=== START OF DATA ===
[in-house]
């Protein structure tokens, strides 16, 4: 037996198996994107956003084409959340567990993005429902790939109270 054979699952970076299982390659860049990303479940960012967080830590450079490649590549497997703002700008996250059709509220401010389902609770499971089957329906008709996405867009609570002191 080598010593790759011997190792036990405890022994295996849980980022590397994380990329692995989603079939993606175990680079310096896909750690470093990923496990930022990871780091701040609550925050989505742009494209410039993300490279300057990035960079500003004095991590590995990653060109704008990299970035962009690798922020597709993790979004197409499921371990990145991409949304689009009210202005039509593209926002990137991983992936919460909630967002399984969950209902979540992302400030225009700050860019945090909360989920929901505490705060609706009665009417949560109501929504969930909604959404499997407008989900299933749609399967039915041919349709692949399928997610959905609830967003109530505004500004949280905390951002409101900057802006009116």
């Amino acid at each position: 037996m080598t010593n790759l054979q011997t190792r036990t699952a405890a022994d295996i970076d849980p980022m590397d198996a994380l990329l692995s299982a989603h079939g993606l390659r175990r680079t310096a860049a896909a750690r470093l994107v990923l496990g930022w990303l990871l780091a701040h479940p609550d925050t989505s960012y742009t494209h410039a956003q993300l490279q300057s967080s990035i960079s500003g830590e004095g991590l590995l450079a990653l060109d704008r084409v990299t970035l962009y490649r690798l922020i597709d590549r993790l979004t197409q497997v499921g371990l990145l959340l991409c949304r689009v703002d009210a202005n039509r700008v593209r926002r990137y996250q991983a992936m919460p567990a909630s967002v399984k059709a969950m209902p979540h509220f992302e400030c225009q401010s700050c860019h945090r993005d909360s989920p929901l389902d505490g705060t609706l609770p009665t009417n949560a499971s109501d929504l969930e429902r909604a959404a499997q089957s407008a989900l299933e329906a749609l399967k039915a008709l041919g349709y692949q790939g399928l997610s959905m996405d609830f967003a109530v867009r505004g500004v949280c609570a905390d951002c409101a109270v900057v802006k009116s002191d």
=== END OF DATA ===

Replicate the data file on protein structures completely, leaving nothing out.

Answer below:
[in-house]
């Protein structure tokens, strides 16, 4: 037996198996994107956003084409959340567990993005429902790939109270 054979699952970076299982390659860049990303479940960012967080830590450079490649590549497997703002700008996250059709509220401010389902609770499971089957329906008709996405867009609570002191 080598010593790759011997190792036990405890022994295996849980980022590397994380990329692995989603079939993606175990680079310096896909750690470093990923496990930022990871780091701040609550925050989505742009494209410039993300490279300057990035960079500003004095991590590995990653060109704008990299970035962009690798922020597709993790979004197409499921371990990145991409949304689009009210202005039509593209926002990137991983992936919460909630967002399984969950209902979540992302400030225009700050860019945090909360989920929901505490705060609706009665009417949560109501929504969930909604959404499997407008989900299933749609399967039915041919349709692949399928997610959905609830967003109530505004500004949280905390951002409101900057802006009116």
């Amino acid at each position: 037996m080598t010593n790759l054979q011997t190792r036990t699952a405890a022994d295996i970076d849980p980022m590397d198996a994380l990329l692995s299982a989603h079939g993606l390659r175990r680079t310096a860049a896909a750690r470093l994107v990923l496990g930022w990303l990871l780091a701040h479940p609550d925050t989505s960012y742009t494209h410039a956003q993300l490279q300057s967080s990035i960079s500003g830590e004095g991590l590995l450079a990653l060109d704008r084409v990299t970035l962009y490649r690798l922020i597709d590549r993790l979004t197409q497997v499921g371990l990145l959340l991409c949304r689009v703002d009210a202005n039509r700008v593209r926002r990137y996250q991983a992936m919460p567990a909630s967002v399984k059709a969950m209902p979540h509220f992302e400030c225009q401010s700050c860019h945090r993005d909360s989920p929901l389902d505490g705060t609706l609770p009665t009417n949560a499971s109501d929504l969930e429902r909604a959404a499997q089957s407008a989900l299933e329906a749609l399967k039915a008709l041919g349709y692949q790939g399928l997610s959905m996405d609830f967003a109530v867009r505004g500004v949280c609570a905390d951002c409101a109270v900057v802006k009116s002191d």